Depending on where you look, most people are either running in circles hysterically or ho-humming the Windows WMF vulnerability.
It does have some of the earmarks of a nasty situation. For one thing, if youre running Windows—any version—youre vulnerable. Even the 1990 version of Windows 3.0 is vulnerable!
While you were out partying this weekend I was reading security discussion lists and testing malware (yes, I know, my wife wants me to seek help for this problem too). Some respected people out there think this is one of the all-time bad ones.
On the other hand, its Monday morning, Jan. 2, and none of the major anti-virus has a serious alert up. McAfee, Symantec, Trend and Panda all show no alarm, and the ones that have a general level of alertness are all showing a low level. Panda can usually be counted on for some hysteria at a time like this, and Computer Associates doesnt even seem aware of the threat on its site.
There is F-Secure, who is showing a Level 2 (out of 3) alert. F-Secure has been on top of this situation from the very beginning, and perhaps it is the only one with staff working to update its site over the holiday.
Well, thats getting a little too mean. As I pointed out in an earlier piece, actual testing of 73 variants of this threat shows excellent protection common among anti-virus vendors. As of Saturday morning, the 100 percent list included AntiVir, Avast, BitDefender, ClamAV, Command, Dr Web, eSafe, eTrust-INO, eTrust-VET, Ewido, F-Secure, Fortinet, Kaspersky, McAfee, Nod32, Norman, Panda, Sophos, Symantec, Trend Micro and VirusBuster. If youre a user of one of these products and you keep your anti-virus updated, odds are good that youre protected against any exploits youre likely to see.
And as one of the anti-virus vendors pointed out to me, there may be dozens of variants out there and a first attempt at an IM worm, but there is no major attack yet. In other words, there may be a major vulnerability, but there is no major exploit, and youre unlikely to encounter one unless you spend a lot of time on porn sites or already are running adware.
There are worse attacks
Personally, I reserve the level of anxiety Im seeing out there for network worms like Blaster and Sasser, not for threats that, as far as we can tell so far, require user action. It could be that someone will come up with a way to make these exploits work without the user having to open a file or navigate to a Web site, but it hasnt happened yet, and it might not. And in the meantime, mainstream security products are dealing with the problem.
And there are other things that proactive users and administrators can do. Theres Microsofts workaround, which disables the Windows Picture and Fax Viewer program (see Microsofts advisory for details). This is not a fix for the basic problem, but rather it blocks the most prominent vector for exploiting this vulnerability. There are other vectors, such as Microsoft Paint, Lotus Notes and probably many other applications. Still, this solution does have the advantages of being safe, albeit at the loss of some system functionality (your picture viewer and thumbnails in Windows Explorer), and having the explicit endorsement of Microsoft.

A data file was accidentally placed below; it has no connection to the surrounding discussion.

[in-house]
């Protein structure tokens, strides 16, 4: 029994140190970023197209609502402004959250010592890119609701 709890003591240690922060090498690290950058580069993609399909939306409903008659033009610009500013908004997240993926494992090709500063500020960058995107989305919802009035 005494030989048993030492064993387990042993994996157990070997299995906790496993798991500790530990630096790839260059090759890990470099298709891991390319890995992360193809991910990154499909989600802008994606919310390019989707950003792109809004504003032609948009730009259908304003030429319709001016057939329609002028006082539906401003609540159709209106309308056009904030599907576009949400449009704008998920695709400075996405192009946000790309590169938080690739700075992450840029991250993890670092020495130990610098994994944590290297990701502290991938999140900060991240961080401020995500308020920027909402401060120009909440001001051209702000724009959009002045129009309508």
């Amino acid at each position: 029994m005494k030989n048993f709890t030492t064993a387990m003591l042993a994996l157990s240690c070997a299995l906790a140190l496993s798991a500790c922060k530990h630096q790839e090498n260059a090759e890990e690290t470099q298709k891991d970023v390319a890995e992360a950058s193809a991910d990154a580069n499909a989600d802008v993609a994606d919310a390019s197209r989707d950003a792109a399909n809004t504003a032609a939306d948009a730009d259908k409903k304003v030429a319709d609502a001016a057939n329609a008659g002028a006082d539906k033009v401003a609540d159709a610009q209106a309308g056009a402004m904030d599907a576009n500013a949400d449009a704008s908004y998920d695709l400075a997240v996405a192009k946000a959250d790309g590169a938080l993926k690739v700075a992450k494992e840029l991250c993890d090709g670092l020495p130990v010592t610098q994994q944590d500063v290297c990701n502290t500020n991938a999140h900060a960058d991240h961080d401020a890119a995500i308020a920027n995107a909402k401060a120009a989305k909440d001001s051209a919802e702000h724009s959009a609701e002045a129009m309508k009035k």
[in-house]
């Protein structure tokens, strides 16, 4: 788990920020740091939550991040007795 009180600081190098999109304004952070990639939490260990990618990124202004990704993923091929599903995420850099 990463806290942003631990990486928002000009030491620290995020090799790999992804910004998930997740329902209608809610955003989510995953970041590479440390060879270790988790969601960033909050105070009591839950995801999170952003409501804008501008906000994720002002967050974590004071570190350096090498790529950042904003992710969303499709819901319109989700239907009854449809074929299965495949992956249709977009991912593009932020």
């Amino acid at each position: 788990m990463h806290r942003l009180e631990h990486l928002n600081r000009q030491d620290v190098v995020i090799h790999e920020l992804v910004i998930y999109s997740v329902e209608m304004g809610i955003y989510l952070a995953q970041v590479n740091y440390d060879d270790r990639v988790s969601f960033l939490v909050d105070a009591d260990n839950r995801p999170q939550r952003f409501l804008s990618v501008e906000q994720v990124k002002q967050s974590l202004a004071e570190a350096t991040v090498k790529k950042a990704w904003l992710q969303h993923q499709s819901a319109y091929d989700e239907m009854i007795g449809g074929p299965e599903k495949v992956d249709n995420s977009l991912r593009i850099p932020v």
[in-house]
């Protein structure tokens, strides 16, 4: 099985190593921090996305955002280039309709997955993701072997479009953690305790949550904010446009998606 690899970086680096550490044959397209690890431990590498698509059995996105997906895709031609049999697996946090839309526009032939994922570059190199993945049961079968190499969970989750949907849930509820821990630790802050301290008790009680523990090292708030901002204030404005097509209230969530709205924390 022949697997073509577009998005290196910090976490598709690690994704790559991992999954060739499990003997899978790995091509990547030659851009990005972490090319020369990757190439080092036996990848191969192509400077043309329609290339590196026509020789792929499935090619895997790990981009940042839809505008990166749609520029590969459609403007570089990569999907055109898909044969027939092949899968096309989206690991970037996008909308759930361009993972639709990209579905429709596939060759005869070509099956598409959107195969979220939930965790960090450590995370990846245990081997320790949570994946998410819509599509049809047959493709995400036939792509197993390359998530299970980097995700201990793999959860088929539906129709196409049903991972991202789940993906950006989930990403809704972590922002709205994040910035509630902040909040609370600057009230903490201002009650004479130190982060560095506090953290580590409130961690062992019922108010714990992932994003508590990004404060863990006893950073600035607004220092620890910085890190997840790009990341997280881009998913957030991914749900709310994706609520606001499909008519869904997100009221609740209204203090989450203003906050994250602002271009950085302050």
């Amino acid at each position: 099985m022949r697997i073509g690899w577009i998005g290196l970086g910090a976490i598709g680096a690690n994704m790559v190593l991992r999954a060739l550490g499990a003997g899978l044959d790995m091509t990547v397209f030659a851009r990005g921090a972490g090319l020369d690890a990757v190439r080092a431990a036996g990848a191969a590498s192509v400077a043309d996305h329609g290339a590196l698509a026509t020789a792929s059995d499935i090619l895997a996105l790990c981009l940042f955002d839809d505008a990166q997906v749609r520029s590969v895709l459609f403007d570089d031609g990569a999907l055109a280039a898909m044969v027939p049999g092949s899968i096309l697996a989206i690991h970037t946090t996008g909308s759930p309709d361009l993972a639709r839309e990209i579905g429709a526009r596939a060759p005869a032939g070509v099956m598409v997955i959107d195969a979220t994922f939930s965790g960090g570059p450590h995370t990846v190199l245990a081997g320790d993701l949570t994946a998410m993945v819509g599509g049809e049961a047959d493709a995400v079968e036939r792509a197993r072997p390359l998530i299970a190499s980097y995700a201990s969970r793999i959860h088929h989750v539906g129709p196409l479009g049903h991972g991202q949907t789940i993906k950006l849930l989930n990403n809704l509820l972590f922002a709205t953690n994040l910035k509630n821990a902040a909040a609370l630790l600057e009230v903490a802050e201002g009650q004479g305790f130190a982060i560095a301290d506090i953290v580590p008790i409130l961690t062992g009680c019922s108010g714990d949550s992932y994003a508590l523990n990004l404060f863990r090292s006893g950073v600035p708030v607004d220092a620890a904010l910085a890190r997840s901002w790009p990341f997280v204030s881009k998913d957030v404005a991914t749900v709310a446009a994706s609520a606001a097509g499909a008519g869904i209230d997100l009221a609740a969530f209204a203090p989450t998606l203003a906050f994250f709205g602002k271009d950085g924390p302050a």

But theres a better, although somewhat riskier, solution: A well-known programmer named Ilfak Guilfanov has released a patch he wrote that addresses the core problem by disabling the Windows functionality on which the exploits depend. Guilfanov has tested it on Windows 2000 (SP4), XP 32-bit, XP 64-bit and Windows Server 2003. This patch comes with an uninstaller that I have tested, albeit on a single box, and it works.
The consensus in the security discussions I have read is that the removed Windows functionality is not something that will ever be missed, but that strikes me as an arrogant assumption. Theres an astonishing amount of code written for Windows and, as Guilfanov himself explained in a security discussion this weekend, there are legitimate uses for it. The real solution would be a real patch from Microsoft for the vulnerable code, one that has been tested on all the supported versions, including the international ones.
I hope this next statement is quickly made obsolete, but as I write this we still dont have a patch. Im ready to say that Guilfanovs patch appears safe and effective for mainstream U.S. versions of Windows, but I would have preferred a more comprehensive test.
Yes, we could still have a major outbreak on our hands, but Im reasonably satisfied that the people most likely to be affected are those who leave their PCs unprotected by anti-virus software and credulously open files sent by strangers. Indeed, the most likely way to be attacked through this vulnerability is by viewing an adware-infected Web site that you are most likely to visit when redirected by adware already on your system. Exploiting the already exploited doesnt score you any points in the malware business.
And you do need to be either already exploited or credulous enough to get yourself there to fall for this. Actually, the very fact that you read this column probably makes you too aware of security issues to be attacked successfully.
Security Center Editor Larry Seltzer has worked in and written about the computer industry since 1983.
Check out eWEEK.coms for the latest security news, reviews and analysis. And for insights on security coverage around the Web, take a look at eWEEK.com Security Center Editor Larry Seltzers Weblog.
More from Larry Seltzer